“While making the necessary arrangements for Photius, another applied to have us send his nephew. We consented to do so, but he very soon changed his mind. It was not long, however, before the Greek priest called on us, in his full ecclesiastical dress, bringing with him a son whom he wished to send. He made some inquiries about the school, and then about our religion. I told him the boys would be instructed much in the Scriptures, and that on the Sabbath we have preaching on the doctrines and duties of Scripture. I stated also some of the principal doctrines which are generally believed in America. He was much pleased to learn, that we do not believe in purgatory, which, he says, is an invention of the Catholics. He finally concluded to send his son, and offered to pay his passage.
"Both the boys speak Maltese, and read and speak Greek and Italian. It is very desirable that pains be taken that they may not forget the two last. As we send them away, our hearts are agitated with hopes, and fears, and anxieties. We commend them to the divine mercy, and to the benevolence and prayers of our Christian friends. We trust all will be done for them that is necessary, and we hope many supplications will be presented to the throne of grace on their behalf.”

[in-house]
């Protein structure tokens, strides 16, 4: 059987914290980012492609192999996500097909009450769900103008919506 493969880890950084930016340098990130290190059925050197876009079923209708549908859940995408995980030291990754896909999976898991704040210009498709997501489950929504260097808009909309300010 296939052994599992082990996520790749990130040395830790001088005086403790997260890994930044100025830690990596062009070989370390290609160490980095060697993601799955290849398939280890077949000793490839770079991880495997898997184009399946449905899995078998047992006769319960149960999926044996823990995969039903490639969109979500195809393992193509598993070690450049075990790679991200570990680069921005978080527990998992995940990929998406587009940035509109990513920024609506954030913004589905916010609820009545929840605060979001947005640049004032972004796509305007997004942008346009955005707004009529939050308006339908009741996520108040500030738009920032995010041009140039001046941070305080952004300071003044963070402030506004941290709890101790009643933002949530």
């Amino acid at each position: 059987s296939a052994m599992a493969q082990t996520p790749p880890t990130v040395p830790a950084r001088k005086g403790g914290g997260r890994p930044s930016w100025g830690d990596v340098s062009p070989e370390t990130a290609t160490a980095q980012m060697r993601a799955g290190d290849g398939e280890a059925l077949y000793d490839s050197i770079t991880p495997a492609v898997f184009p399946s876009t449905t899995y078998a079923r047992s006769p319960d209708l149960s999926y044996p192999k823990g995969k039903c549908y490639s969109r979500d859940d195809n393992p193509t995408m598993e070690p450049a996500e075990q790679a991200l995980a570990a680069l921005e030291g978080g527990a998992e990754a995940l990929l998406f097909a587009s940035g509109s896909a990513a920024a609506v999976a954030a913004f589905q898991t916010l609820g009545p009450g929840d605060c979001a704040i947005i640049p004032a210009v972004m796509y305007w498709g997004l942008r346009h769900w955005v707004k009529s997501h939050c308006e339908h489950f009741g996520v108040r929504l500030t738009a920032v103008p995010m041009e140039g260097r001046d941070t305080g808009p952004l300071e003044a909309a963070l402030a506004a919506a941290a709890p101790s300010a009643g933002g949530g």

Besides the two Greek youth mentioned above, a number of others were afterwards sent to this country through the agency of Mr. Fisk and his missionary brethren, who are now receiving a classical education. They give evidence of possessing. intellectual powers of superior order. Some of them have, in the judgment of charity, passed from death unto life, and they adorn the Christian profession. One has died, not without leaving some cheering evidence that he died in faith. The others are looking with intense solicitude to their own classic land, indulging the hope that they may one day return, to help kindle up the dying spark of Grecian